The government’s chief spending watchdogs have already secured nearly 600 convictions and judgments against people and companies accused of misusing stimulus funds and have a whopping 1,900 investigations currently open into possible wrongdoing, officials say.
The wave of scrutiny more than three years after the American Recovery and Reinvestment Act was passed by Congress early in the Obama administration means the question of how money was managed early in the program is certain to extend well into the next year as many of the current investigations come to conclusion.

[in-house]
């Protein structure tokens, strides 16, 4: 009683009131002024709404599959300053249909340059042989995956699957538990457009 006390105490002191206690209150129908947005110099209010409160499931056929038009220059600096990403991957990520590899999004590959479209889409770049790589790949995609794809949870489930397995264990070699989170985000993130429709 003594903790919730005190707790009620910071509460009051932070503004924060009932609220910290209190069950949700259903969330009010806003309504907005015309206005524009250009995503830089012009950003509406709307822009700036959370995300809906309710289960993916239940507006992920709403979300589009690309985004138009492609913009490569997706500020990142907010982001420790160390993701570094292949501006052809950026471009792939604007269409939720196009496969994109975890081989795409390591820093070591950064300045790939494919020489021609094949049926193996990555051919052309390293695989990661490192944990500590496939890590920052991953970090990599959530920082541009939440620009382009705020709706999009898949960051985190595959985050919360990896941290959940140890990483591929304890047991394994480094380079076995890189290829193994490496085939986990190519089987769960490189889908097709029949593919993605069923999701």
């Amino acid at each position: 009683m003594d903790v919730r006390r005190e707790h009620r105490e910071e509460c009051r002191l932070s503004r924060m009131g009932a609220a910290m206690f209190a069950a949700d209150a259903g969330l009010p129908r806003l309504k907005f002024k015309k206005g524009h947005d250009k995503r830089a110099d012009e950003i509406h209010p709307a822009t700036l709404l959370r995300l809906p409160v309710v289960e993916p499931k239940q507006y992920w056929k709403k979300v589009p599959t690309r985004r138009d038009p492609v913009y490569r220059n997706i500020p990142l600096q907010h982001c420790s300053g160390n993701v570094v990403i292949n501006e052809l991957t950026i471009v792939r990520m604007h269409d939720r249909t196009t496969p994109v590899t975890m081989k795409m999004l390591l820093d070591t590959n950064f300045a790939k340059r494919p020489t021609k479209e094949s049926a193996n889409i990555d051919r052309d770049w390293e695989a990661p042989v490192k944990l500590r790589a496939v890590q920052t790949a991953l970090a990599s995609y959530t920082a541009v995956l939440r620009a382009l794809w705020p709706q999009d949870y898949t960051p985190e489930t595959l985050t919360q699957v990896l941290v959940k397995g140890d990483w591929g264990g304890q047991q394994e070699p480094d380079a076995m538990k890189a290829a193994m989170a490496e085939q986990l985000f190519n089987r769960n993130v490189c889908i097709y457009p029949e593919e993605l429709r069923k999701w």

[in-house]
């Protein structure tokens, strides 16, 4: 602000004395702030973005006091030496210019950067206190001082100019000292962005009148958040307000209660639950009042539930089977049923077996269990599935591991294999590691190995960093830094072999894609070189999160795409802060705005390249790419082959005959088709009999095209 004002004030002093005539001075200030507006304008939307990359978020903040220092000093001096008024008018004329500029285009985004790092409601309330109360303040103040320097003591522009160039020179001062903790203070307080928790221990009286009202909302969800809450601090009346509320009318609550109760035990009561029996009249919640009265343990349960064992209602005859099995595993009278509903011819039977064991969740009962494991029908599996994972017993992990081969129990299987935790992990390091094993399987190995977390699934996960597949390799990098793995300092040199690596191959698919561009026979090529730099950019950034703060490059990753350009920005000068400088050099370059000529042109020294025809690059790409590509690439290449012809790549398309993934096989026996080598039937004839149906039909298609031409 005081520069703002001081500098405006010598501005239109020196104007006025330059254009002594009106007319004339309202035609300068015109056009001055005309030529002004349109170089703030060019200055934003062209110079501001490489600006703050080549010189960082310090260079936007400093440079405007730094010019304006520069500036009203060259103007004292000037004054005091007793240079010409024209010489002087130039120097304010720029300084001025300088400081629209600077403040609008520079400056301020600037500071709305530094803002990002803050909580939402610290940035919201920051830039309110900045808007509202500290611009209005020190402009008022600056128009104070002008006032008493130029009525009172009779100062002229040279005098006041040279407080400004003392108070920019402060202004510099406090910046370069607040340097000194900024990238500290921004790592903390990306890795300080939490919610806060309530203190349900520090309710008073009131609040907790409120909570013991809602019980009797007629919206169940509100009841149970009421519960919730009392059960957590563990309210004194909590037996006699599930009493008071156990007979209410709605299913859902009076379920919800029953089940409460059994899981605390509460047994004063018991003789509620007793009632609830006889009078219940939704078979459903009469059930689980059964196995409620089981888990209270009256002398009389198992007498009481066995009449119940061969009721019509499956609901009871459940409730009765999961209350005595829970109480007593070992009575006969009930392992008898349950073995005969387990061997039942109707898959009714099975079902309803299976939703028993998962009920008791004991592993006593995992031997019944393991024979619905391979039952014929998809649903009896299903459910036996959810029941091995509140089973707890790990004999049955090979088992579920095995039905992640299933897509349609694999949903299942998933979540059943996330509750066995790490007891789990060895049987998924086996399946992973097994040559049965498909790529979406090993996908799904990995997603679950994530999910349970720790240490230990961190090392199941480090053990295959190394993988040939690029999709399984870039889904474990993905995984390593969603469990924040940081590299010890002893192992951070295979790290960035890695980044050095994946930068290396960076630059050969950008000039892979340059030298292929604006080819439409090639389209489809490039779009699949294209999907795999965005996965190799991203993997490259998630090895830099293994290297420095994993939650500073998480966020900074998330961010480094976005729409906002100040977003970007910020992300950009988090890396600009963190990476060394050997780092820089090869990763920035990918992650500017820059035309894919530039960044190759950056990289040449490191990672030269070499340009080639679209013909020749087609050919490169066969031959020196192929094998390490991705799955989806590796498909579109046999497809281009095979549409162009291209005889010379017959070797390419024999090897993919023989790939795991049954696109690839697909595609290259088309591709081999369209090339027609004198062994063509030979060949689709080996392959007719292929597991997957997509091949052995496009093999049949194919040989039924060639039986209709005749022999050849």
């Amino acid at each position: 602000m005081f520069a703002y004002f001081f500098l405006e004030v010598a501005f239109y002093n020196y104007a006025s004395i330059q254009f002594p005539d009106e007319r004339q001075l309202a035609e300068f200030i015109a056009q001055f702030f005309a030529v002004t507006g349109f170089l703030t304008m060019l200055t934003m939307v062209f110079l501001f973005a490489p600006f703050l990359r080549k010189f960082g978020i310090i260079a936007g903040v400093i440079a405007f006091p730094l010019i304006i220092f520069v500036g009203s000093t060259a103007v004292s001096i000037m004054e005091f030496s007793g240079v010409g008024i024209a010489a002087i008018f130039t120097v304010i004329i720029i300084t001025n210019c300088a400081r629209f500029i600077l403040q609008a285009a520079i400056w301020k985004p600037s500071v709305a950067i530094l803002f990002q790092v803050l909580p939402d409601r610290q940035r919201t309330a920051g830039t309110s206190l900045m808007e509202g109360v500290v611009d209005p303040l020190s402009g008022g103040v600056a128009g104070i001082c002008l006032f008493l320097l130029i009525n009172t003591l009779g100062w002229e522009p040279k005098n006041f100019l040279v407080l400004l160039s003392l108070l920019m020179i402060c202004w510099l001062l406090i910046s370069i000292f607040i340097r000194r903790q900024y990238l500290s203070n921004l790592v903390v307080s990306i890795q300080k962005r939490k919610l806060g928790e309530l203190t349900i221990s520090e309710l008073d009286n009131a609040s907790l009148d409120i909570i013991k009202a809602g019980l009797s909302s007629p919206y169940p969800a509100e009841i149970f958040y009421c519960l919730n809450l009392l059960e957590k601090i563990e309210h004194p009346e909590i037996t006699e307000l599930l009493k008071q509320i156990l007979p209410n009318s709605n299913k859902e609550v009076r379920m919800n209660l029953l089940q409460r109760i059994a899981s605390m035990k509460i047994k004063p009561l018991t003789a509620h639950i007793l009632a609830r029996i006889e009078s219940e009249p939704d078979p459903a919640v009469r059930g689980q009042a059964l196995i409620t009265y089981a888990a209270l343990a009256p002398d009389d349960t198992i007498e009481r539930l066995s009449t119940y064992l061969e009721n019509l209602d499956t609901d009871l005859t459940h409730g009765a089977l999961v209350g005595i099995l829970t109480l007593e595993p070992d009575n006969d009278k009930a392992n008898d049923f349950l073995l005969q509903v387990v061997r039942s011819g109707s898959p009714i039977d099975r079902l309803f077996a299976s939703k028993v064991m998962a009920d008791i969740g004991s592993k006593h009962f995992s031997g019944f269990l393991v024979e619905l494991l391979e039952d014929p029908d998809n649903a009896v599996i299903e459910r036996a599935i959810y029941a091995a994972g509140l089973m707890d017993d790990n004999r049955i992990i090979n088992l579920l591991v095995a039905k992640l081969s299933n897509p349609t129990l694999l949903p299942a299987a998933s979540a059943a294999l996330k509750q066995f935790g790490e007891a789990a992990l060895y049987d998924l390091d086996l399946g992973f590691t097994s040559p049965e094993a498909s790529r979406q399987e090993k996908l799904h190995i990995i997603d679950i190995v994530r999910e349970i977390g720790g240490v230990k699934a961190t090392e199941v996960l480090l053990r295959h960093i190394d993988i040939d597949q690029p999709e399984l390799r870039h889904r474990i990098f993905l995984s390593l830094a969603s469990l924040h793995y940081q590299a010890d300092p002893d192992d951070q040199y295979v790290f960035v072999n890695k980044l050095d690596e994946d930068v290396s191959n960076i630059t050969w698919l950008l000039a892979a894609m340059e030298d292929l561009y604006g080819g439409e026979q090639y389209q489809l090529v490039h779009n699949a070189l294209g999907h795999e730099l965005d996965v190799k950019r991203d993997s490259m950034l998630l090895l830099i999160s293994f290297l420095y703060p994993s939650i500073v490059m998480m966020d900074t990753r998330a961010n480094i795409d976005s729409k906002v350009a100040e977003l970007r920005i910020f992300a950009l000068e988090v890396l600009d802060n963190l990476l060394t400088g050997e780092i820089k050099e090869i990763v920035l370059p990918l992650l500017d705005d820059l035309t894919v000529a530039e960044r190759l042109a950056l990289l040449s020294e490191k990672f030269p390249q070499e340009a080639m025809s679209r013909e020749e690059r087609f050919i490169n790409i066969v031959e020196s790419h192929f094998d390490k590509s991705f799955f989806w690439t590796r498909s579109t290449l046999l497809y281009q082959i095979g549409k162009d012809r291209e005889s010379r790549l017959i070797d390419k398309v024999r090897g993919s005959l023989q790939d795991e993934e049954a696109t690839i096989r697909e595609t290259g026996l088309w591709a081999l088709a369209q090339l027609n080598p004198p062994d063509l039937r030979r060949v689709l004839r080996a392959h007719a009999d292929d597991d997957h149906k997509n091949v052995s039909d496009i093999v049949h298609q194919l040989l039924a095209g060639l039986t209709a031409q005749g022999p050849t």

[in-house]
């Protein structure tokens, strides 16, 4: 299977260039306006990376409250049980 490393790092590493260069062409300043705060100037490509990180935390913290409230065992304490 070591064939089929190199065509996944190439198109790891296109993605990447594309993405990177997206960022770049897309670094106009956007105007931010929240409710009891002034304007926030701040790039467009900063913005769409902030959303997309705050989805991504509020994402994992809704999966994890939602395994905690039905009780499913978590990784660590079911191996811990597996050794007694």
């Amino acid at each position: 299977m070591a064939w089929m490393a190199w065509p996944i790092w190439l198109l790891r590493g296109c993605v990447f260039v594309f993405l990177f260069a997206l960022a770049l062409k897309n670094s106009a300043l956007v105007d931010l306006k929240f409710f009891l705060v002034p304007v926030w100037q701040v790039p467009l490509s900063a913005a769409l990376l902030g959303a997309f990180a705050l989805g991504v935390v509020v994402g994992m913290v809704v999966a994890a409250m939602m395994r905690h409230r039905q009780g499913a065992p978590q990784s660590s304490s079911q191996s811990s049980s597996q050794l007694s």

The Recovery Board charged with coordinating efforts among than inspectors generals at more than two dozen federal agencies that distributed stimulus money posted an item on its official blog last month claiming the total amount of money lost to fraud from the $840 billion stimulus program was a miniscule $11.1 million so far.
Vice President Joe Biden even made reference to the figure as he defended the stimulus program from attacks from Republican Rep. Paul Ryan during the vice presidential debate last Thursday. But that number only identifies money that is considered lost to fraud and does not include funds still under investigation or thoserecommended for reimbursement after audits identified misspending, officials said.